Before I climbed Manaslu in 2011 I read everything I could find about the beast and came to the conclusion that this climb was mostly a very steep walk without much pulling-self-up-ice-cliffs-with-fingernails action. Sure, there were some very scary bits that we ‘walked’ over (see below), but the whole staring-with-cold-eyes-at-vertical-walls-of-ice action was limited.

grey Ama Dablam   My mountaineering training regimen

While training for Manaslu I was living in Aarhus, Denmark with my then girlfriend (now wife) just across from the pool. Through research and first hand experience I know that, at altitude, limiting your load  is crucial to success. Hence in preparation for Manaslu I just swam. Cue Forest Gump voice, “I just sa-wam Jenny…” I swam so damn much, around 6-8 kilometres a week, that I would not have been surprised to have seen little gills forming on my neck.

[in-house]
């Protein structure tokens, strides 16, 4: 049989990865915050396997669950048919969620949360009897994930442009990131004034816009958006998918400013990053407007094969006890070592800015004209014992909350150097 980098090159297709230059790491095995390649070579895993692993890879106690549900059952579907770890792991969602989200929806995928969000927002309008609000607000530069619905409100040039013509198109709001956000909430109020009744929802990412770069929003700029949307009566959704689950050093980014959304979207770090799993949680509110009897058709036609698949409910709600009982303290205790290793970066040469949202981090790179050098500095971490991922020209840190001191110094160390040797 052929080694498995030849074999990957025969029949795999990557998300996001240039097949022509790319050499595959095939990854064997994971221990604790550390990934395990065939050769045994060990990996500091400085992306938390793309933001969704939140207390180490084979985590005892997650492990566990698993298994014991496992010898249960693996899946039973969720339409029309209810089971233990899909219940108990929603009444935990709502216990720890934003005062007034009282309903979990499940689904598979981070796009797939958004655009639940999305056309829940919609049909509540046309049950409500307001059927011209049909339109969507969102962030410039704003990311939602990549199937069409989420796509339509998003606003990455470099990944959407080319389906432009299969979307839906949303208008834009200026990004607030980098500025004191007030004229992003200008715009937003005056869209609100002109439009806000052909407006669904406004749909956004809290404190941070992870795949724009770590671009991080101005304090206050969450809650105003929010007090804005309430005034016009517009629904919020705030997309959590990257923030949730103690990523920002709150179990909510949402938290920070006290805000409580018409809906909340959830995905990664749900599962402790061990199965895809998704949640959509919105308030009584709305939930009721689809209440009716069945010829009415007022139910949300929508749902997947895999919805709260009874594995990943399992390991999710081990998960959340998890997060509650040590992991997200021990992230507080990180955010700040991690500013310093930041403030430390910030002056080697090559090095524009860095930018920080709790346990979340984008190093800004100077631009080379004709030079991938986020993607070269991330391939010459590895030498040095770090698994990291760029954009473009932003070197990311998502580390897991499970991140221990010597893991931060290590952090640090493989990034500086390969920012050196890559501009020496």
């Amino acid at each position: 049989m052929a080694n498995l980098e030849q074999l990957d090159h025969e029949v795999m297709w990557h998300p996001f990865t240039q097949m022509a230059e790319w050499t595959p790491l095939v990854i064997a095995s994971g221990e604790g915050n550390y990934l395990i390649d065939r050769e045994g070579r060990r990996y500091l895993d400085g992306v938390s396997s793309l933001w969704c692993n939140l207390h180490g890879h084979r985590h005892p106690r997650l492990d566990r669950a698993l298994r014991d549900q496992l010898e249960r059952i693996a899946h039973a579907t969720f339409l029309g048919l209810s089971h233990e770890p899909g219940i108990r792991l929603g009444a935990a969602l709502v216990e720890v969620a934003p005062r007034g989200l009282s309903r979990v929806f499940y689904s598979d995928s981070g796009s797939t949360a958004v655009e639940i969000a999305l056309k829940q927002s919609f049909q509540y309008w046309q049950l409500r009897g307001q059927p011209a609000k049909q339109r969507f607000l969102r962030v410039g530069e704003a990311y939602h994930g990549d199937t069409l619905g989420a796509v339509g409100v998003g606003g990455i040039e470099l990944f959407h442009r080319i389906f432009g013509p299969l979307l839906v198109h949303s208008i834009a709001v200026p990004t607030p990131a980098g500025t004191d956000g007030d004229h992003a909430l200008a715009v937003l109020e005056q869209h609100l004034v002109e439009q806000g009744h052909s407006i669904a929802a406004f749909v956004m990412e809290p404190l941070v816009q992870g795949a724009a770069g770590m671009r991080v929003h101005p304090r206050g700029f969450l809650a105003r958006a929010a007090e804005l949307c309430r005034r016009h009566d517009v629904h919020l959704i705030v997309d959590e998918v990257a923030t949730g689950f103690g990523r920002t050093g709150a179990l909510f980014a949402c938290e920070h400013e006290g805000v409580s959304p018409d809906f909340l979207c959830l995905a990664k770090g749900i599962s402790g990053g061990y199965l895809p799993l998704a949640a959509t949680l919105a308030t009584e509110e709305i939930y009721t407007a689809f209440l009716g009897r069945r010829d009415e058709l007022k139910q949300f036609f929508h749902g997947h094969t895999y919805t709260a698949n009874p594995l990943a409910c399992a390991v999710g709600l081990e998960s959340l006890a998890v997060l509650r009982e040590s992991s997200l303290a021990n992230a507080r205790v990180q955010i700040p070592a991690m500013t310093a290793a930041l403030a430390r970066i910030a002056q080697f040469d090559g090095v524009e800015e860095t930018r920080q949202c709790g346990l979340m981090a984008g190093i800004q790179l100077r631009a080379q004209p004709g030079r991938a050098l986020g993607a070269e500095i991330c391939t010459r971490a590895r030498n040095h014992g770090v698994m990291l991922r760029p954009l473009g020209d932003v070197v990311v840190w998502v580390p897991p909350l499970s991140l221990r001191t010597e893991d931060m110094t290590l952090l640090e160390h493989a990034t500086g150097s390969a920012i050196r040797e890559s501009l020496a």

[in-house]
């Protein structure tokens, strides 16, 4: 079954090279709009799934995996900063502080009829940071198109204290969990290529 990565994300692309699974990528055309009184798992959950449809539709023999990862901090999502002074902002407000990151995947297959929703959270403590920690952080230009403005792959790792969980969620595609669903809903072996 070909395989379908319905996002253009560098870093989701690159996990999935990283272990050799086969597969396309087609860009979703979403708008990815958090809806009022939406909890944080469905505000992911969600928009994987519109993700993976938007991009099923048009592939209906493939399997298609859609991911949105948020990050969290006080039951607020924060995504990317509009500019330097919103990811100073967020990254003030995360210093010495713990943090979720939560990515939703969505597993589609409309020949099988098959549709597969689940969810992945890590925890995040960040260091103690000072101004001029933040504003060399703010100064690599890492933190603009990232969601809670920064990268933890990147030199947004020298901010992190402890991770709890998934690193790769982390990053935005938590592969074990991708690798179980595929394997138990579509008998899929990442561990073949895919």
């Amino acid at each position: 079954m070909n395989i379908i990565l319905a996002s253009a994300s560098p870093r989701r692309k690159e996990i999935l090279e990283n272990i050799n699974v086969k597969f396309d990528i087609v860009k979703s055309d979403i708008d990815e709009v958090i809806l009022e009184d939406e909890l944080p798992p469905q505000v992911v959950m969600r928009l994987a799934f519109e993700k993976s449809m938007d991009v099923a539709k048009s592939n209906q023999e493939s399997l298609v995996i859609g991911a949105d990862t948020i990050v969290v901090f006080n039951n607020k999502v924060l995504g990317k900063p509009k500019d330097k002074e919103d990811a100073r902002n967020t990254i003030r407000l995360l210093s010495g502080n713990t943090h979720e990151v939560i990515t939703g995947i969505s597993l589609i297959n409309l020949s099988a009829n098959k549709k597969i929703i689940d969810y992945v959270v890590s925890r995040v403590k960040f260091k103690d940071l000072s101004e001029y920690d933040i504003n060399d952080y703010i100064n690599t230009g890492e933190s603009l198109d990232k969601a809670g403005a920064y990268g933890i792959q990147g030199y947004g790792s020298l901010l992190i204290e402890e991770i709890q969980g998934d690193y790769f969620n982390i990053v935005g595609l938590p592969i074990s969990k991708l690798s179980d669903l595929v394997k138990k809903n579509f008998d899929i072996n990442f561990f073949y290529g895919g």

Once a friend of mine, Andy Chapman, wisely told me, “You climb a mountain with your legs, Ben, not your arms.” This is so true. To this end there was also a lot of bike riding involved leading up to this climb. Not the flashy lycra-clad kind mind, but more the type where I nicked Jette’s bright blue City-girl bike (complete with basket and bell) and just rode around the place. I’d ride around town happily mumbling the three Danish words I knew as people openly laughed. Although I looked completely retardacious, the rusty chain and rotten bearings of City-girl just made my legs work that little bit harder for every kilometre I went.

grey Ama Dablam   My mountaineering training regimen

Ama Dablam seems to have a ‘few’ steps